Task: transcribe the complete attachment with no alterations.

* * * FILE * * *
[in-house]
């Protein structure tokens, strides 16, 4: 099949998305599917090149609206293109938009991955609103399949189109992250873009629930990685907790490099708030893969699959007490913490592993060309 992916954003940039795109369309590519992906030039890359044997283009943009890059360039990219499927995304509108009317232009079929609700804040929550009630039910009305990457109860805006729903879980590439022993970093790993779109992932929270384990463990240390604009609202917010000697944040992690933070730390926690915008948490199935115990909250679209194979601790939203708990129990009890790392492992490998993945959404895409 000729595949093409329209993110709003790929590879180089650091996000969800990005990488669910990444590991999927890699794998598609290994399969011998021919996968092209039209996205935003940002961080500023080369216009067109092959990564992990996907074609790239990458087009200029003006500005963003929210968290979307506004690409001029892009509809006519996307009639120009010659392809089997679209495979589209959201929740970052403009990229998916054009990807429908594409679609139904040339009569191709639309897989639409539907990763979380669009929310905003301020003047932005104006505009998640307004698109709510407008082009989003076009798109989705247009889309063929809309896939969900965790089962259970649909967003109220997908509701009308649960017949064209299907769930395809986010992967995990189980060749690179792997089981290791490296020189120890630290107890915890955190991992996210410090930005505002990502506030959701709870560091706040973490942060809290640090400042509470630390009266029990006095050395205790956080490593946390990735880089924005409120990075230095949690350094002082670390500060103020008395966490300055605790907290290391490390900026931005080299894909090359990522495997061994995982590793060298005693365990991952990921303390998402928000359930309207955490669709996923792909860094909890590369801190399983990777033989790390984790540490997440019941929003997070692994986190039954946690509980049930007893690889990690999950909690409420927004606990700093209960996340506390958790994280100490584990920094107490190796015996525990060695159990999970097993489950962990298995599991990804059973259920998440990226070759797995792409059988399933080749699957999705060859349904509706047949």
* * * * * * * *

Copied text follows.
[in-house]
């Protein structure tokens, strides 16, 4: 099949998305599917090149609206293109938009991955609103399949189109992250873009629930990685907790490099708030893969699959007490913490592993060309 992916954003940039795109369309590519992906030039890359044997283009943009890059360039990219499927995304509108009317232009079929609700804040929550009630039910009305990457109860805006729903879980590439022993970093790993779109992932929270384990463990240390604009609202917010000697944040992690933070730390926690915008948490199935115990909250679209194979601790939203708990129990009890790392492992490998993945959404895409 000729595949093409329209993110709003790929590879180089650091996000969800990005990488669910990444590991999927890699794998598609290994399969011998021919996968092209039209996205935003940002961080500023080369216009067109092959990564992990996907074609790239990458087009200029003006500005963003929210968290979307506004690409001029892009509809006519996307009639120009010659392809089997679209495979589209959201929740970052403009990229998916054009990807429908594409679609139904040339009569191709639309897989639409539907990763979380669009929310905003301020003047932005104006505009998640307004698109709510407008082009989003076009798109989705247009889309063929809309896939969900965790089962259970649909967003109220997908509701009308649960017949064209299907769930395809986010992967995990189980060749690179792997089981290791490296020189120890630290107890915890955190991992996210410090930005505002990502506030959701709870560091706040973490942060809290640090400042509470630390009266029990006095050395205790956080490593946390990735880089924005409120990075230095949690350094002082670390500060103020008395966490300055605790907290290391490390900026931005080299894909090359990522495997061994995982590793060298005693365990991952990921303390998402928000359930309207955490669709996923792909860094909890590369801190399983990777033989790390984790540490997440019941929003997070692994986190039954946690509980049930007893690889990690999950909690409420927004606990700093209960996340506390958790994280100490584990920094107490190796015996525990060695159990999970097993489950962990298995599991990804059973259920998440990226070759797995792409059988399933080749699957999705060859349904509706047949």